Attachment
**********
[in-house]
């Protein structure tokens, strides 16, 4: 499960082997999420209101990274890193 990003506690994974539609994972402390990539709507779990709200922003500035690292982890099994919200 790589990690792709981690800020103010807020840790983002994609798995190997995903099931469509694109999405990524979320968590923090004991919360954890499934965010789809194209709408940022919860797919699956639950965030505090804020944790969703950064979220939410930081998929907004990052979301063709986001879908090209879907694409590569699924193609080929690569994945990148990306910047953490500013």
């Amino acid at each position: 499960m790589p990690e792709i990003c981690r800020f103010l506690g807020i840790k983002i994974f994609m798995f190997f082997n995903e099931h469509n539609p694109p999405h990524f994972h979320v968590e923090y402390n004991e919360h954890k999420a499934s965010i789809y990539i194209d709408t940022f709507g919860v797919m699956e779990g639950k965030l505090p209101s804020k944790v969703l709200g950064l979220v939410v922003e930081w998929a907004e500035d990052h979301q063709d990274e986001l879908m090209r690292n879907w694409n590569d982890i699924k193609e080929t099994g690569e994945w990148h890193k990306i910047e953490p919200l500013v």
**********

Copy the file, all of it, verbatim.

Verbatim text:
[in-house]
């Protein structure tokens, strides 16, 4: 499960082997999420209101990274890193 990003506690994974539609994972402390990539709507779990709200922003500035690292982890099994919200 790589990690792709981690800020103010807020840790983002994609798995190997995903099931469509694109999405990524979320968590923090004991919360954890499934965010789809194209709408940022919860797919699956639950965030505090804020944790969703950064979220939410930081998929907004990052979301063709986001879908090209879907694409590569699924193609080929690569994945990148990306910047953490500013």
């Amino acid at each position: 499960m790589p990690e792709i990003c981690r800020f103010l506690g807020i840790k983002i994974f994609m798995f190997f082997n995903e099931h469509n539609p694109p999405h990524f994972h979320v968590e923090y402390n004991e919360h954890k999420a499934s965010i789809y990539i194209d709408t940022f709507g919860v797919m699956e779990g639950k965030l505090p209101s804020k944790v969703l709200g950064l979220v939410v922003e930081w998929a907004e500035d990052h979301q063709d990274e986001l879908m090209r690292n879907w694409n590569d982890i699924k193609e080929t099994g690569e994945w990148h890193k990306i910047e953490p919200l500013v």